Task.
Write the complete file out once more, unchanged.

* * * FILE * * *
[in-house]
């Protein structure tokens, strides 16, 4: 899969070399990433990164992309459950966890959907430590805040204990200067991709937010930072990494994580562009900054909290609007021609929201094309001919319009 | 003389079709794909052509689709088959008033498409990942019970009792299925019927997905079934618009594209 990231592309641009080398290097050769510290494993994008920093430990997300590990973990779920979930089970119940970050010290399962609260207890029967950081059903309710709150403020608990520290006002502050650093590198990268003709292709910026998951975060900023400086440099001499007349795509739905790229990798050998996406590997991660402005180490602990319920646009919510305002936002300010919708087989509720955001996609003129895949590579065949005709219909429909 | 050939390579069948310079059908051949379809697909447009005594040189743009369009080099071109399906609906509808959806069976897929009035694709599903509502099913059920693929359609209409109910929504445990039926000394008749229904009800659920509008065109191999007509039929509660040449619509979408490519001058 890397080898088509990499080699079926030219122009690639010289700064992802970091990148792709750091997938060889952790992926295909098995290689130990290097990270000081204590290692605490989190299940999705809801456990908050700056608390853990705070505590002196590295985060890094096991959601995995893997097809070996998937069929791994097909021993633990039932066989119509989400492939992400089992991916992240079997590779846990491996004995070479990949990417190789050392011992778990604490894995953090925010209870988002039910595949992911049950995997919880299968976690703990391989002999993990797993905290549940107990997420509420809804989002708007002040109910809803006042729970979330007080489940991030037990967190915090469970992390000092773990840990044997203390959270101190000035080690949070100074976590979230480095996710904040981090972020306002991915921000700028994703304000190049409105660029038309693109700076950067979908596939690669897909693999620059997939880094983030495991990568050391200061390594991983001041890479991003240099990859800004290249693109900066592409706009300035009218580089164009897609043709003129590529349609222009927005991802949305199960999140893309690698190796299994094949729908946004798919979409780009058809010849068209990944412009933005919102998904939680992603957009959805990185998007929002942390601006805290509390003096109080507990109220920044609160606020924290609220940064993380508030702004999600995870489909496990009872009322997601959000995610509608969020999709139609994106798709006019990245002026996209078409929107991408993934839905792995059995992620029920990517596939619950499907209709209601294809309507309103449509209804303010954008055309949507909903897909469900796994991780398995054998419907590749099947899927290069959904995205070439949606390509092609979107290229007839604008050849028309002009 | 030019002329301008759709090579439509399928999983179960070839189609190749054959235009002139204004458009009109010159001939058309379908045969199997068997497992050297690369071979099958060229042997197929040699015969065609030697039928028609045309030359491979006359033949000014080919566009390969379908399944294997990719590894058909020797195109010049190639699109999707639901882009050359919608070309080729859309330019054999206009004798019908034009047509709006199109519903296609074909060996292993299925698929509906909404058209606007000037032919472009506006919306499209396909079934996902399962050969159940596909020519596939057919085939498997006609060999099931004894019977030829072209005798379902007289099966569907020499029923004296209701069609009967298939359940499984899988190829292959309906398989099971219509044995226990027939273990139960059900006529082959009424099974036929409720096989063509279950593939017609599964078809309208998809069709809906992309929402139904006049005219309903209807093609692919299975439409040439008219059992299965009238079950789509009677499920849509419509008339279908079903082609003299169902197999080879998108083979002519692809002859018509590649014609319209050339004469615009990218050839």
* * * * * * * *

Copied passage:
[in-house]
């Protein structure tokens, strides 16, 4: 899969070399990433990164992309459950966890959907430590805040204990200067991709937010930072990494994580562009900054909290609007021609929201094309001919319009 | 003389079709794909052509689709088959008033498409990942019970009792299925019927997905079934618009594209 990231592309641009080398290097050769510290494993994008920093430990997300590990973990779920979930089970119940970050010290399962609260207890029967950081059903309710709150403020608990520290006002502050650093590198990268003709292709910026998951975060900023400086440099001499007349795509739905790229990798050998996406590997991660402005180490602990319920646009919510305002936002300010919708087989509720955001996609003129895949590579065949005709219909429909 | 050939390579069948310079059908051949379809697909447009005594040189743009369009080099071109399906609906509808959806069976897929009035694709599903509502099913059920693929359609209409109910929504445990039926000394008749229904009800659920509008065109191999007509039929509660040449619509979408490519001058 890397080898088509990499080699079926030219122009690639010289700064992802970091990148792709750091997938060889952790992926295909098995290689130990290097990270000081204590290692605490989190299940999705809801456990908050700056608390853990705070505590002196590295985060890094096991959601995995893997097809070996998937069929791994097909021993633990039932066989119509989400492939992400089992991916992240079997590779846990491996004995070479990949990417190789050392011992778990604490894995953090925010209870988002039910595949992911049950995997919880299968976690703990391989002999993990797993905290549940107990997420509420809804989002708007002040109910809803006042729970979330007080489940991030037990967190915090469970992390000092773990840990044997203390959270101190000035080690949070100074976590979230480095996710904040981090972020306002991915921000700028994703304000190049409105660029038309693109700076950067979908596939690669897909693999620059997939880094983030495991990568050391200061390594991983001041890479991003240099990859800004290249693109900066592409706009300035009218580089164009897609043709003129590529349609222009927005991802949305199960999140893309690698190796299994094949729908946004798919979409780009058809010849068209990944412009933005919102998904939680992603957009959805990185998007929002942390601006805290509390003096109080507990109220920044609160606020924290609220940064993380508030702004999600995870489909496990009872009322997601959000995610509608969020999709139609994106798709006019990245002026996209078409929107991408993934839905792995059995992620029920990517596939619950499907209709209601294809309507309103449509209804303010954008055309949507909903897909469900796994991780398995054998419907590749099947899927290069959904995205070439949606390509092609979107290229007839604008050849028309002009 | 030019002329301008759709090579439509399928999983179960070839189609190749054959235009002139204004458009009109010159001939058309379908045969199997068997497992050297690369071979099958060229042997197929040699015969065609030697039928028609045309030359491979006359033949000014080919566009390969379908399944294997990719590894058909020797195109010049190639699109999707639901882009050359919608070309080729859309330019054999206009004798019908034009047509709006199109519903296609074909060996292993299925698929509906909404058209606007000037032919472009506006919306499209396909079934996902399962050969159940596909020519596939057919085939498997006609060999099931004894019977030829072209005798379902007289099966569907020499029923004296209701069609009967298939359940499984899988190829292959309906398989099971219509044995226990027939273990139960059900006529082959009424099974036929409720096989063509279950593939017609599964078809309208998809069709809906992309929402139904006049005219309903209807093609692919299975439409040439008219059992299965009238079950789509009677499920849509419509008339279908079903082609003299169902197999080879998108083979002519692809002859018509590649014609319209050339004469615009990218050839």